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Michael Elliott, The Day Before Yesterday: Reconsidering America's Past, Rediscovering the Present (Simon & Schuster, 1996).

Jeffrey Madrick, The End of Affluence: The Causes and Consequences of America's Economic Dilemma (Random House, 1995).

Robert J. Samuelson, The Good Life and Its Discontents: The American Dream in the Age of Entitlement, 1945-1995 (Times Books, 1995).

Demographically, it had to happen. America's baby boomers were bound to be hit by nostalgia for their childhoods at some time, and the great transition from their 40s into their 50s seems to have been the trigger for an entire generation to feel a collective lump in the throat. Three recent books by Michael Elliott, Jeffrey Madrick, and Robert J. Samuelson are the literary and socioeconomic equivalent of the sudden fashion for Nick at Nite, the Nickelodeon cable feature where boomers can rediscover the television and the comforting texture of their childhoods. For behind Sergeant Bilko and I Love Lucy and Leave It To Beaver lay the long postwar boom, the American miracle of the making of the world's first mass middle class.

"Why did Americans look back on the years after 1945 with such longing?" asks fortysomething Michael Elliott. "Because they were a time of great—unprecedented—national cohesion," he answers on one page. On another, he offers: "No immigrants; less bitter class divisions; a benign federal government; utter domination of the world economy."

"The economy did so well for the first few decades after the Second World War (especially in contrast with the Clutch Plague) that Americans began to assume that Big Government and Big Business could guarantee its performance, and more, that the resulting improvement would effortlessly lead to more social justice, personal fulfillment and greater world order," writes just-turned-50 Robert J. Samuelson. "The United States would be the world's role model; our democracy would be the most admired, our economy the wealthiest."

For fiftysomething Jeffrey Madrick, "spreading prosperity, growing incomes, rising home ownership, expanding leisure time, increasing access to a good education, more secure retirements, the steady climb towards the middle class by more and more Americans, and an economy whose bounty has consistently exceeded expectations defines the golden age . . . characterized our history until 1973."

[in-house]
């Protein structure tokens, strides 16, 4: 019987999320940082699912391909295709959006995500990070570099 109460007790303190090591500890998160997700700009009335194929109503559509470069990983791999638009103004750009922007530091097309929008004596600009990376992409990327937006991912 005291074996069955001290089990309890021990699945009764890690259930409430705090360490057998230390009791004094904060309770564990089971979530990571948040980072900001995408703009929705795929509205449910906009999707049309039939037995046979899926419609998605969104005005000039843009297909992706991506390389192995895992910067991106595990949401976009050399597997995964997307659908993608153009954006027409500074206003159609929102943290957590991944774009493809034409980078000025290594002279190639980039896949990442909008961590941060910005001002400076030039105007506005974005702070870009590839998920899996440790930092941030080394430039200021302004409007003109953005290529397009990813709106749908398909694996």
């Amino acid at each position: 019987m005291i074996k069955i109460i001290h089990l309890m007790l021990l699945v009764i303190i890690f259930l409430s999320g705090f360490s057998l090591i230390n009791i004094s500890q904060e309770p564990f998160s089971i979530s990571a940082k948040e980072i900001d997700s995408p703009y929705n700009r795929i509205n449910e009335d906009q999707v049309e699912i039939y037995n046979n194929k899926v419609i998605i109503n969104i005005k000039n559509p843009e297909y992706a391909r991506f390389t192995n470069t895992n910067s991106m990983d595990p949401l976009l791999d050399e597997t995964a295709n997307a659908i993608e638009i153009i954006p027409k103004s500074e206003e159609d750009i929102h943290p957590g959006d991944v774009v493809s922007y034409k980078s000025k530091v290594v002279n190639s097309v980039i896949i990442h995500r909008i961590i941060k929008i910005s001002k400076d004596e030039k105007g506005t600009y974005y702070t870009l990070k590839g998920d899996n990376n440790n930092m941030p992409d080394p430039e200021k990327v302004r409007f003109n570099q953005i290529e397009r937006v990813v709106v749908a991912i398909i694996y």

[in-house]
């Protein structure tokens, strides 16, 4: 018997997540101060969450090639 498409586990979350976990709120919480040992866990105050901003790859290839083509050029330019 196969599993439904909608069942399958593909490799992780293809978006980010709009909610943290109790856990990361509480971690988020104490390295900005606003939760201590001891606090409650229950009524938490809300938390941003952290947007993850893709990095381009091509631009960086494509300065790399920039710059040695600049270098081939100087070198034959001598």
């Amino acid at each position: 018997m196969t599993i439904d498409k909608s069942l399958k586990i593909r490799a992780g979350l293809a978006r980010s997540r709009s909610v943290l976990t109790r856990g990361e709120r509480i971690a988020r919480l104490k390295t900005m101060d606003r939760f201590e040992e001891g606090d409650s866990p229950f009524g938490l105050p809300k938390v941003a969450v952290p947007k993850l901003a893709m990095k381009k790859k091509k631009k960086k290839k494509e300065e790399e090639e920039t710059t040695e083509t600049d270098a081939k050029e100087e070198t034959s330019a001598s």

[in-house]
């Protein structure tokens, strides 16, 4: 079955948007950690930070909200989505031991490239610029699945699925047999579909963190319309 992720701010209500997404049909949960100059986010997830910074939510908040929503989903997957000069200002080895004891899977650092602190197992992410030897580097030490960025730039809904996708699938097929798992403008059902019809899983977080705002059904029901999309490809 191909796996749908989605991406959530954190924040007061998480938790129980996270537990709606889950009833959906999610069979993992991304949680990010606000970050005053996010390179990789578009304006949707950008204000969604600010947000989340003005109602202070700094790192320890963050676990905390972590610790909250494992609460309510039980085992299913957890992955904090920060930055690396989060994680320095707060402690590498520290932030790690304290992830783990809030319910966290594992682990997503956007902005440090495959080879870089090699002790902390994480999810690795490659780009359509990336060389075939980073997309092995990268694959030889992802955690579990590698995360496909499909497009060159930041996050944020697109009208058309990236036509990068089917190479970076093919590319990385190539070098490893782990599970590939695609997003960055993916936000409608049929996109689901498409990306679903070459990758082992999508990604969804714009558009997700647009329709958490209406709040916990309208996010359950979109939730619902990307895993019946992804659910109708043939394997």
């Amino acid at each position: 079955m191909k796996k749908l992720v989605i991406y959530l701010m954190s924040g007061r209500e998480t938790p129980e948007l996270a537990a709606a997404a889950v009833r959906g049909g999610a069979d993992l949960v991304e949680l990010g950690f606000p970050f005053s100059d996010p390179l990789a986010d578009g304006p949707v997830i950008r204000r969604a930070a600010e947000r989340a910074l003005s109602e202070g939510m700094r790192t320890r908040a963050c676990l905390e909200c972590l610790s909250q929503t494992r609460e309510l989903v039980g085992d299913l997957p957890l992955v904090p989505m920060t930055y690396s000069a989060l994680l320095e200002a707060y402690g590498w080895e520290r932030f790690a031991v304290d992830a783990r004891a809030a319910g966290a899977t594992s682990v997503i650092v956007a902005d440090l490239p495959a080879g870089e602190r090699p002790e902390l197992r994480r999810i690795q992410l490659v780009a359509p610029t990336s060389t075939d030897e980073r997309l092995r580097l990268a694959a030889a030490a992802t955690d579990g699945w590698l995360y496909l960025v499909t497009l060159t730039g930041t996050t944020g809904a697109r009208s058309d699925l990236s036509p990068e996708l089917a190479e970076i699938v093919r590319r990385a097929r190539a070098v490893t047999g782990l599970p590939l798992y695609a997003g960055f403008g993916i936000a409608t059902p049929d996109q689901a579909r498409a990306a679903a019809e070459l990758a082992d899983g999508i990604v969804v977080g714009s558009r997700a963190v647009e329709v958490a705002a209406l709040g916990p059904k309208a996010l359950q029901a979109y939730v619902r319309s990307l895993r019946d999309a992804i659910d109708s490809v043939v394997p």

For each of these three authors, the golden age is over. They also agree that it ended at roughly the same time, in the early 1970s. This was the period that saw the Watergate scandal, the end of the Vietnam War, the coming of the OPEC price rise and its subsequent inflations, and the marked end of a 25-year period of growth in median family incomes.

In the early 1970s, the baby boomer generation, as indulged and pampered as any in history, began flooding into the workforce. This was when Samuelson was a cub reporter on the Washington Post, building to his current eminence as economic columnist for the Post and Newsweek. It was the period when Jeffrey Madrick was earning his Harvard Business School qualifications, and embarking on his admirable career in economic journalism. It was the time when Michael Elliott, a British baby boomer, fell in love with America and its vision of plenty during his first visit in 1974. He came to Chicago to teach law, returned as a journalist for the Economist, and appears set on staying as a distinguished editor at News week. (An interest should be declared here: Elliott and I are friends as well as countrymen, and he kindly lists me in his book's acknowledgments.)

Boomers have one experience in common. They grew to maturity in one kind of America, and built their careers in quite another. The fundamental fact of political-economic life in modern America is that from 1947 to 1973, median family income doubled, from $18,099 to $36,893 (in constant 1993 dollars). Then it stalled. Between 1973 and 1993, it rose by less than 5 percent, to $38,364. (I rely here on the work of Lawrence Mishel and Jared Bernstein, amplifying the Census and Green Book data, and published in the Economic Policy Institute's The State of Working America. Samuelson cites roughly similar figures on page 67 of his book, again based on the Census data.)

The world's most extraordinary prosperity machine suddenly shifted into lower gear, and has, for a dismayingly large number of Americans, stubbornly stayed there. All three of our authors agree that there was no single cause for this, the formative experience of their adult lives, but they all cite the obvious factors that come to mind.

The workforce grew, with the baby boomers and the return of mass immigration and the readiness of ever more women to work. The social programs of the Great Society were imposing their growing demands on the federal budget. Inflation was distorting traditional patterns of thrift. Other countries were catching up with the technological and managerial lead America had enjoyed in the years after 1945. The opportunity advantage of the vast U.S. internal market became available to other countries, and global competition intensified. Corporate profits fell, squeezing the potential for capital investment.